e-learning gets a facelift: Learning via social networks

Continuous improvements and innovation in personal technology and growth of online communities have redefined what it means to be social, and consequently this is re-exploring what it means to teach and be taught. Social media websites like Facebook, Twitter, LinkedIn, Google+ and Pinterest push people to connect, share information, collaborate and develop relationships. However they can also give the means to wander without direction, discovering people and information that may not serve any value when it comes to learning.

Having said that, there is no denying the fact that people have actually woven these networks into their everyday lives to build and maintain multifaceted maze of professional and personal relationships. About 72 of all internet users are now active on social media and out of this, 18-29 year olds have an 89 percent usage. Even the 30-49 year olds group sits at 72 percent and almost 60 percent of 50-60 year olds are active on social networking sites too. If global trends are to be believed, as per com score, the time spent using social tools by young audience increased by more than 62 percent (from 1 out of 13 minutes to 1 out of 8) between 2011 and 2012. This means use of the more traditional web, fell by more than 500 million hours during the same period.

This show that todays active web users or digital natives are demanding pupils who would prefer to be benefited from social networking. Even researchers and academicians are observing the benefits of social networking in higher education. Therefore there is need to explore how best these social networking technologies can be utilised in educational settings given the background that close to 100 percent of university as well as under-graduate students now spend most of their time on social networking sites.

The primary edge that learning through social networks provide is two-way interactive communication, engaging the users, something which the multitudes of e-learning platforms hitherto failed to offer.

Learning can be course centric as well as informal, without a pre-defined leader or curriculum, when topics originate organically from the learners themselves-for example, a group of students who get together to study for an upcoming test or just learn something new and interesting. They can collaborate and get their queries answered by the best of minds in the space, ranging from students, professors as well as non-academicians. Many websites and apps have pre-defined filtering tools in place to whiz out non-credible and non-valuable information and sources from which they originate.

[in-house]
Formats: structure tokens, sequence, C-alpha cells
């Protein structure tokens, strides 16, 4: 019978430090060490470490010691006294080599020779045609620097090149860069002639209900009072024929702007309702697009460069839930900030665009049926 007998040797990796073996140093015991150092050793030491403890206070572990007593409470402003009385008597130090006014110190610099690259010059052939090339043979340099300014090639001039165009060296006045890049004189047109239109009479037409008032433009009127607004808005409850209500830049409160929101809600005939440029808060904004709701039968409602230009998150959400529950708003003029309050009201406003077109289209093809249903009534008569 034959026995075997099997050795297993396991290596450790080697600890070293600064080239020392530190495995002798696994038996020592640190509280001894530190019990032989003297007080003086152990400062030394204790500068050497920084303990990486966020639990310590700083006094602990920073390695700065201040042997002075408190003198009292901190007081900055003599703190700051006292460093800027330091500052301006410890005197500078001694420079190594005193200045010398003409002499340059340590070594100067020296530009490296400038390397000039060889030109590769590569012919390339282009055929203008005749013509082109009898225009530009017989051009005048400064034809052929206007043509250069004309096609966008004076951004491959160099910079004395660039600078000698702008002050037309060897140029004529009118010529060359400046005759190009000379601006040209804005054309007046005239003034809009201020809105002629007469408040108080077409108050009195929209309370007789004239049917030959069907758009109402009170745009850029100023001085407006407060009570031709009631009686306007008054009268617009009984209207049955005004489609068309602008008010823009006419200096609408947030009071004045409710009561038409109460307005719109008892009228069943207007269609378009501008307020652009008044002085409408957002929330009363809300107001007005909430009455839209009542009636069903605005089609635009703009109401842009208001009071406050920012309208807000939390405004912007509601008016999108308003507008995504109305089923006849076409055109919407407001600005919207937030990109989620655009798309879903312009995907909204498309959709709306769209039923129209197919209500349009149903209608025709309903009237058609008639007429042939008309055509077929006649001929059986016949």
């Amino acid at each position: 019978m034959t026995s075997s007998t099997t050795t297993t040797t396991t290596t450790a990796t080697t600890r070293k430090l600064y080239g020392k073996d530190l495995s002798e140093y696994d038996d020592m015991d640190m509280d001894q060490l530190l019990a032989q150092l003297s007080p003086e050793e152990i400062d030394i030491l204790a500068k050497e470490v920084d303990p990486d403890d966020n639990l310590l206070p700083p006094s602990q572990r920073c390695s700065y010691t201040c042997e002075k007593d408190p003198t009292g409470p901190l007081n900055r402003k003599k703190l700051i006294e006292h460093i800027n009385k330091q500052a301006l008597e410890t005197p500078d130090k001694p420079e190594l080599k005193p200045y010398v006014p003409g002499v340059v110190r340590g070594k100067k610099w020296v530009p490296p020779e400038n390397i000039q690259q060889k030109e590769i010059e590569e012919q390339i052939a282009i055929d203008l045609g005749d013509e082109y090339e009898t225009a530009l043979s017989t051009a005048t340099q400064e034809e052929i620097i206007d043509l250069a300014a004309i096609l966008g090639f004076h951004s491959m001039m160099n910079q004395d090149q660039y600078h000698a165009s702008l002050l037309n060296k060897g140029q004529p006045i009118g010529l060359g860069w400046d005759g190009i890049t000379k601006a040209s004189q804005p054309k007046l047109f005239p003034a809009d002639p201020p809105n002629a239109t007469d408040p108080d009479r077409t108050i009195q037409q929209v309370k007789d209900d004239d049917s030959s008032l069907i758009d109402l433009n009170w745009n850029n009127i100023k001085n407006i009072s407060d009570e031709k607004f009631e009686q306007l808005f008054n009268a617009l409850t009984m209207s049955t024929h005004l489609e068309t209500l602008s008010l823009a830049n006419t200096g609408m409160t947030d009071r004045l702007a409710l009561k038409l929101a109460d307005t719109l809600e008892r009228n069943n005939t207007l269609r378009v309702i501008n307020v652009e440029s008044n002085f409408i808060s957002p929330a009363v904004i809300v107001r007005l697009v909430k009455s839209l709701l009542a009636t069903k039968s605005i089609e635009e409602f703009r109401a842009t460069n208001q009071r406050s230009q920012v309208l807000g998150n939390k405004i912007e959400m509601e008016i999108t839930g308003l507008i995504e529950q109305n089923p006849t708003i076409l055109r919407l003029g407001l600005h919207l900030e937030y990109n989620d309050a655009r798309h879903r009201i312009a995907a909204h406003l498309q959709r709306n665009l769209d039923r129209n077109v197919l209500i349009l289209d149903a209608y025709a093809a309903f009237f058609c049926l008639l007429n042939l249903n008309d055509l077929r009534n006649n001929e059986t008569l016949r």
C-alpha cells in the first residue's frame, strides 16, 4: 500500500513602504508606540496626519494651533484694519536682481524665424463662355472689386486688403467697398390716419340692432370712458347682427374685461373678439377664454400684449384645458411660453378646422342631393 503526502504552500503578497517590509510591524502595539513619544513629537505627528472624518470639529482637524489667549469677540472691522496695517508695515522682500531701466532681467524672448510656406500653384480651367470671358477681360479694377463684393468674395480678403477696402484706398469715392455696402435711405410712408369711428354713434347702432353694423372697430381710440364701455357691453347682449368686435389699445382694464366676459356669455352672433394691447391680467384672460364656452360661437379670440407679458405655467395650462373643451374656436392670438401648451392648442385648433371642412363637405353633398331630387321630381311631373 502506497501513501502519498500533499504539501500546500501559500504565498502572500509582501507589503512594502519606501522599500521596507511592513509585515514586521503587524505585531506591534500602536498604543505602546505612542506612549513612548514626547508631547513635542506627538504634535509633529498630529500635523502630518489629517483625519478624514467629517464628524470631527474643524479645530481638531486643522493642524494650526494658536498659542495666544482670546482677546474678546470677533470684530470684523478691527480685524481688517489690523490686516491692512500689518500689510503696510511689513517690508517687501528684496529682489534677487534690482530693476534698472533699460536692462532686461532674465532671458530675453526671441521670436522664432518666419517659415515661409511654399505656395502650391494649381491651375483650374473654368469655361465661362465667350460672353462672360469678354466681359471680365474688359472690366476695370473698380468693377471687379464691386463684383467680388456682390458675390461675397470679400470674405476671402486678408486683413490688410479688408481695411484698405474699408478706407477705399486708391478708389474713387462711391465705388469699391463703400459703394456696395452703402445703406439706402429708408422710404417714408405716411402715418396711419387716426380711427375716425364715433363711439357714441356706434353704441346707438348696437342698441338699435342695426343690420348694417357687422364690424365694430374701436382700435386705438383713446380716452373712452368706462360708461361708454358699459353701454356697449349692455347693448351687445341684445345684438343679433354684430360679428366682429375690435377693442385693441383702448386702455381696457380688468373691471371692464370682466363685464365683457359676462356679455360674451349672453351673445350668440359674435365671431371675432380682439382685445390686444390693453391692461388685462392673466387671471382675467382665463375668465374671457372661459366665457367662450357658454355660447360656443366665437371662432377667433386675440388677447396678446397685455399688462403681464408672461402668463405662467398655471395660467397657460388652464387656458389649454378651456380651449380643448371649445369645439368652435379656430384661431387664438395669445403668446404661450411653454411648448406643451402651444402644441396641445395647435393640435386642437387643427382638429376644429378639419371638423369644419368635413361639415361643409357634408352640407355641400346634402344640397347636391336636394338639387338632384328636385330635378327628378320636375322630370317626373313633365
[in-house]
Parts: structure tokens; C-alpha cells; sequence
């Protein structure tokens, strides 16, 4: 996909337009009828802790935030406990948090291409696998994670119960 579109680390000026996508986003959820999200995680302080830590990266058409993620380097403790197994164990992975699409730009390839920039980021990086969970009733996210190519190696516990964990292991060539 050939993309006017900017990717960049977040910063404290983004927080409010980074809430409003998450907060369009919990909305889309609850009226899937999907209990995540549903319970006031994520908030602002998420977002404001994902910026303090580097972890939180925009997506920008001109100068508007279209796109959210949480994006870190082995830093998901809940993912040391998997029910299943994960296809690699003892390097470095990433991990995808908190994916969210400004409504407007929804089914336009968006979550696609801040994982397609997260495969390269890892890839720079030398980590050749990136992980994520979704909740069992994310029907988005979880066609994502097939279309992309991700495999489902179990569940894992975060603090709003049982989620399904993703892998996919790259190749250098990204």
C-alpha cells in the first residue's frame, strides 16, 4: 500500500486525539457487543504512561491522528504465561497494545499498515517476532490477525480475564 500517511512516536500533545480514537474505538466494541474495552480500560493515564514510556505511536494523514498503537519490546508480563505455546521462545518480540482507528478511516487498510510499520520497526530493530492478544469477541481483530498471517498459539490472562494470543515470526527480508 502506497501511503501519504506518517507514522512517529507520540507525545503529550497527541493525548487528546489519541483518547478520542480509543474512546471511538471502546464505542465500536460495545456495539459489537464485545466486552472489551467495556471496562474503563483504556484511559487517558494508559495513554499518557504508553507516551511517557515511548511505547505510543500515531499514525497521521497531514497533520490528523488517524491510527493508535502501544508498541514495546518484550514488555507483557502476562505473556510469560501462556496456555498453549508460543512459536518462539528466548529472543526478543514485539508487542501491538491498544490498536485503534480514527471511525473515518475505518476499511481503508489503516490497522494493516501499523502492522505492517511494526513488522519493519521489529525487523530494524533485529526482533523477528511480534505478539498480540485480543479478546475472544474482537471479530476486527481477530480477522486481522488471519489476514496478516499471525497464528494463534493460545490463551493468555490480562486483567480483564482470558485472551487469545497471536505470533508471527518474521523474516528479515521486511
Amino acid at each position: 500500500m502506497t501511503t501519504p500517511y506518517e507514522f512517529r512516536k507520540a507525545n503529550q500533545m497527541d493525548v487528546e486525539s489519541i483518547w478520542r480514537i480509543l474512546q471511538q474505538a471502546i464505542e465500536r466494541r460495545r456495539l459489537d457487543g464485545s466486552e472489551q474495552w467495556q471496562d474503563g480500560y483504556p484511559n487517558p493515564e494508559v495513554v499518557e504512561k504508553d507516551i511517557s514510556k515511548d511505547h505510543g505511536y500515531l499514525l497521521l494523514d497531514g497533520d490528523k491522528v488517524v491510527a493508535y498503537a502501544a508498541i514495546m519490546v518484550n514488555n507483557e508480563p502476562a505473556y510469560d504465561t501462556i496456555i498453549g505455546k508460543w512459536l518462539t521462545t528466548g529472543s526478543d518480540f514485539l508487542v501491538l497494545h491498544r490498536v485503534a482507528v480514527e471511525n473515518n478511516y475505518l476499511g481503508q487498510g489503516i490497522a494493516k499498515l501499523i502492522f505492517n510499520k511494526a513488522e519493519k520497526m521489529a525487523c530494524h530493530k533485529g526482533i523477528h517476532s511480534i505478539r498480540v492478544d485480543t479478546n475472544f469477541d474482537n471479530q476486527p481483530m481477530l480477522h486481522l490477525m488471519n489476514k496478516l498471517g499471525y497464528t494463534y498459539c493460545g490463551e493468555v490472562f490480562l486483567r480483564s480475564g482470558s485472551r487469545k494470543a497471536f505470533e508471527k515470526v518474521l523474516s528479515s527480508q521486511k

Nowadays, a lot of social learning portals are coming into existence with single focus to satisfy the learning hunger of the youth and facilitate knowledge swapping among the audience. These portals operate on the idea that ‘Everyone is a teacher and should contribute the best of their knowledge with others. Couple of similar platforms are already making noise in the west are EFL Classroom 2.0 – a community of thousands of English learners and teachers; Life Pulp – a social networking website put together to enrich the user skills via a great deal of motivational and inspirational content and help individuals better their lives and achieve their goals.

Observing the need for a parallel network for the enthusiasts of Science and Mathematics, Function Space was incepted in year 2013. Grasping science concepts is an iterative process which requires learning, problem solving and getting doubts solved by subject experts/peers. Function Space offers ability to do all these things at one place. You can browse through thousands of video lectures, books, articles or use specially developed learning tools. You can get you doubts solved by the students and professors from MIT, Stanford, Princeton, Caltech, Cornell, Berkeley, UCLA, IITs, IISc,and various other prestigious universities (users from over 190 countries).

Establishing education based social networks which are non-commercial is another hook which is making them popular amongst the student fraternity. Further, a lot of e-platforms are giving special focus to address the privacy and safety concerns of educators, academicians which allow the experts as well as non-experts to fully exploit the space.

To sum it up, these platforms are serving the crying need to make web more productive and help in developing 21st century competencies. How best people can utilise their presence on the social media is totally upto them. Social networks for learning is not just a fad that will die out soon enough, it is the future.

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